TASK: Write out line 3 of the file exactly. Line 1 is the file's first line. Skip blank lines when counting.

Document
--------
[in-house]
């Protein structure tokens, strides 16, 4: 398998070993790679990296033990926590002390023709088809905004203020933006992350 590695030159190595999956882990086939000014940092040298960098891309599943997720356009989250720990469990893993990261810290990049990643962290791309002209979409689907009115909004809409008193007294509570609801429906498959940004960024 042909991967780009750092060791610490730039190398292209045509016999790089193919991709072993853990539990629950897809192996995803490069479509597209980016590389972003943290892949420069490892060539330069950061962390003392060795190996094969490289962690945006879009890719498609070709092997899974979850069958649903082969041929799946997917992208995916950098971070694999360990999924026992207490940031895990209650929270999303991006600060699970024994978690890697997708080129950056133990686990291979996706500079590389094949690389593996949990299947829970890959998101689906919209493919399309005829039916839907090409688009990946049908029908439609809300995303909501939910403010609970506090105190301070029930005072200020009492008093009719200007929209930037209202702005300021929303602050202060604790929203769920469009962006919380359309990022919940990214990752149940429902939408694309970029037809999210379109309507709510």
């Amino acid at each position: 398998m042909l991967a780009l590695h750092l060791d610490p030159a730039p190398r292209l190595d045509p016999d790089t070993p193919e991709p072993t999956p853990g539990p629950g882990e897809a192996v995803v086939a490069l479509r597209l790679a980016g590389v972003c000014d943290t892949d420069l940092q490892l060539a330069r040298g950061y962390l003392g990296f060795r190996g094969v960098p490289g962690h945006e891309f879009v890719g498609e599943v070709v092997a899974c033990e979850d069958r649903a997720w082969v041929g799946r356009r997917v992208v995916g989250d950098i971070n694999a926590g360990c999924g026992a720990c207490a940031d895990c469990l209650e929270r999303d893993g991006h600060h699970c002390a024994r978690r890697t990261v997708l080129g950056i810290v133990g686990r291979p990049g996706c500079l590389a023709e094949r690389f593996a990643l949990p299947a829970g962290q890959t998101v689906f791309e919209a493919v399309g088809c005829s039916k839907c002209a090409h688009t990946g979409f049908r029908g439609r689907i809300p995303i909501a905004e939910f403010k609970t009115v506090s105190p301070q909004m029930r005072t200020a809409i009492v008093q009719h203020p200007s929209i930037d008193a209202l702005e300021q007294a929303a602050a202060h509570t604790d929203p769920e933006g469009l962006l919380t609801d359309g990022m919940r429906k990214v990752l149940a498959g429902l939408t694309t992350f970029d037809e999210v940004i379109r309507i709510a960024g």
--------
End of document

């Amino acid at each position: 398998m042909l991967a780009l590695h750092l060791d610490p030159a730039p190398r292209l190595d045509p016999d790089t070993p193919e991709p072993t999956p853990g539990p629950g882990e897809a192996v995803v086939a490069l479509r597209l790679a980016g590389v972003c000014d943290t892949d420069l940092q490892l060539a330069r040298g950061y962390l003392g990296f060795r190996g094969v960098p490289g962690h945006e891309f879009v890719g498609e599943v070709v092997a899974c033990e979850d069958r649903a997720w082969v041929g799946r356009r997917v992208v995916g989250d950098i971070n694999a926590g360990c999924g026992a720990c207490a940031d895990c469990l209650e929270r999303d893993g991006h600060h699970c002390a024994r978690r890697t990261v997708l080129g950056i810290v133990g686990r291979p990049g996706c500079l590389a023709e094949r690389f593996a990643l949990p299947a829970g962290q890959t998101v689906f791309e919209a493919v399309g088809c005829s039916k839907c002209a090409h688009t990946g979409f049908r029908g439609r689907i809300p995303i909501a905004e939910f403010k609970t009115v506090s105190p301070q909004m029930r005072t200020a809409i009492v008093q009719h203020p200007s929209i930037d008193a209202l702005e300021q007294a929303a602050a202060h509570t604790d929203p769920e933006g469009l962006l919380t609801d359309g990022m919940r429906k990214v990752l149940a498959g429902l939408t694309t992350f970029d037809e999210v940004i379109r309507i709510a960024g």